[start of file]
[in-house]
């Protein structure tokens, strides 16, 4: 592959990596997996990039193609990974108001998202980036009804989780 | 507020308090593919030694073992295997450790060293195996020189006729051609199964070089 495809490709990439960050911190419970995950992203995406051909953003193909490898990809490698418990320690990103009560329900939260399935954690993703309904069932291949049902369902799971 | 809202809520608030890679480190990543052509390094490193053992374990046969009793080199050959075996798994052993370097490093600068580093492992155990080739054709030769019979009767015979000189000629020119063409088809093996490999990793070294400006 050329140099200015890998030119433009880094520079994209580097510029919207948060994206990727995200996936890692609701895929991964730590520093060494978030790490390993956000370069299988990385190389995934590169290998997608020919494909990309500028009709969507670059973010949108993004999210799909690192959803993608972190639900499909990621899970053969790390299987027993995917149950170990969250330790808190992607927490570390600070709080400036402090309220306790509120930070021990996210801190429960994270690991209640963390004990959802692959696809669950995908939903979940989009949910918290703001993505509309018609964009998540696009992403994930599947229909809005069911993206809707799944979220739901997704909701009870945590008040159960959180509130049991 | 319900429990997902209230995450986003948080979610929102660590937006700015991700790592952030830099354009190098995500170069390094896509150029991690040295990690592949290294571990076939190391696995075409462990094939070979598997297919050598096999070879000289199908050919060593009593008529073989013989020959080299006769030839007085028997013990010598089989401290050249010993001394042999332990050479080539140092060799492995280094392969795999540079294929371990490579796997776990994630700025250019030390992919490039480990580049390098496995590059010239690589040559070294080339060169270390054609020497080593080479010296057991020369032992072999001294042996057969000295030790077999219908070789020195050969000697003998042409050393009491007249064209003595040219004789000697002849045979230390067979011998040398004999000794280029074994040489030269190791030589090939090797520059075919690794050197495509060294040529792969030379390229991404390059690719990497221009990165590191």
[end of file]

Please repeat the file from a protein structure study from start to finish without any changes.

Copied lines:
[in-house]
């Protein structure tokens, strides 16, 4: 592959990596997996990039193609990974108001998202980036009804989780 | 507020308090593919030694073992295997450790060293195996020189006729051609199964070089 495809490709990439960050911190419970995950992203995406051909953003193909490898990809490698418990320690990103009560329900939260399935954690993703309904069932291949049902369902799971 | 809202809520608030890679480190990543052509390094490193053992374990046969009793080199050959075996798994052993370097490093600068580093492992155990080739054709030769019979009767015979000189000629020119063409088809093996490999990793070294400006 050329140099200015890998030119433009880094520079994209580097510029919207948060994206990727995200996936890692609701895929991964730590520093060494978030790490390993956000370069299988990385190389995934590169290998997608020919494909990309500028009709969507670059973010949108993004999210799909690192959803993608972190639900499909990621899970053969790390299987027993995917149950170990969250330790808190992607927490570390600070709080400036402090309220306790509120930070021990996210801190429960994270690991209640963390004990959802692959696809669950995908939903979940989009949910918290703001993505509309018609964009998540696009992403994930599947229909809005069911993206809707799944979220739901997704909701009870945590008040159960959180509130049991 | 319900429990997902209230995450986003948080979610929102660590937006700015991700790592952030830099354009190098995500170069390094896509150029991690040295990690592949290294571990076939190391696995075409462990094939070979598997297919050598096999070879000289199908050919060593009593008529073989013989020959080299006769030839007085028997013990010598089989401290050249010993001394042999332990050479080539140092060799492995280094392969795999540079294929371990490579796997776990994630700025250019030390992919490039480990580049390098496995590059010239690589040559070294080339060169270390054609020497080593080479010296057991020369032992072999001294042996057969000295030790077999219908070789020195050969000697003998042409050393009491007249064209003595040219004789000697002849045979230390067979011998040398004999000794280029074994040489030269190791030589090939090797520059075919690794050197495509060294040529792969030379390229991404390059690719990497221009990165590191």